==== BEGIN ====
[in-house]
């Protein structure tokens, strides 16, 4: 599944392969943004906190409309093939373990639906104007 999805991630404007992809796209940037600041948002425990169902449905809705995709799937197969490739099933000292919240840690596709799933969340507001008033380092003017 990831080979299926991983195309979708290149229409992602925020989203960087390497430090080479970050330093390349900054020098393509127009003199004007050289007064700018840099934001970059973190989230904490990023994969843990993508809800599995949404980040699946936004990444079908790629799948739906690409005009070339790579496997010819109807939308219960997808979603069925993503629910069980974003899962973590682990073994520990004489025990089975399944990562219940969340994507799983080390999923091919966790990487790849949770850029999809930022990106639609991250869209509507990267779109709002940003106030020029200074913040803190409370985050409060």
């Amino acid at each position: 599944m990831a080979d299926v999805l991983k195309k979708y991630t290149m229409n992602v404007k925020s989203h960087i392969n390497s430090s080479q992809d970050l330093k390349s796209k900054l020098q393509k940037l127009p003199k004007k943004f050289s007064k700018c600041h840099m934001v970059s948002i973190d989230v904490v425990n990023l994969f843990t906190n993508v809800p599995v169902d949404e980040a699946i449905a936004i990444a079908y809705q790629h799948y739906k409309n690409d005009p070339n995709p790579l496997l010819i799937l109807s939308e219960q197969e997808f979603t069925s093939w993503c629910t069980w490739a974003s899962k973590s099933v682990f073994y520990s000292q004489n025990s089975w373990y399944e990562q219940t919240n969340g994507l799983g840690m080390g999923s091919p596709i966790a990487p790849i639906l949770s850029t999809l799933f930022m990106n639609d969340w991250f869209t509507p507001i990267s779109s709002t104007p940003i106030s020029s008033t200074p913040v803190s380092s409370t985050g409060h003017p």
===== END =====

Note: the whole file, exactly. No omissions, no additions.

[in-house]
């Protein structure tokens, strides 16, 4: 599944392969943004906190409309093939373990639906104007 999805991630404007992809796209940037600041948002425990169902449905809705995709799937197969490739099933000292919240840690596709799933969340507001008033380092003017 990831080979299926991983195309979708290149229409992602925020989203960087390497430090080479970050330093390349900054020098393509127009003199004007050289007064700018840099934001970059973190989230904490990023994969843990993508809800599995949404980040699946936004990444079908790629799948739906690409005009070339790579496997010819109807939308219960997808979603069925993503629910069980974003899962973590682990073994520990004489025990089975399944990562219940969340994507799983080390999923091919966790990487790849949770850029999809930022990106639609991250869209509507990267779109709002940003106030020029200074913040803190409370985050409060």
């Amino acid at each position: 599944m990831a080979d299926v999805l991983k195309k979708y991630t290149m229409n992602v404007k925020s989203h960087i392969n390497s430090s080479q992809d970050l330093k390349s796209k900054l020098q393509k940037l127009p003199k004007k943004f050289s007064k700018c600041h840099m934001v970059s948002i973190d989230v904490v425990n990023l994969f843990t906190n993508v809800p599995v169902d949404e980040a699946i449905a936004i990444a079908y809705q790629h799948y739906k409309n690409d005009p070339n995709p790579l496997l010819i799937l109807s939308e219960q197969e997808f979603t069925s093939w993503c629910t069980w490739a974003s899962k973590s099933v682990f073994y520990s000292q004489n025990s089975w373990y399944e990562q219940t919240n969340g994507l799983g840690m080390g999923s091919p596709i966790a990487p790849i639906l949770s850029t999809l799933f930022m990106n639609d969340w991250f869209t509507p507001i990267s779109s709002t104007p940003i106030s020029s008033t200074p913040v803190s380092s409370t985050g409060h003017p």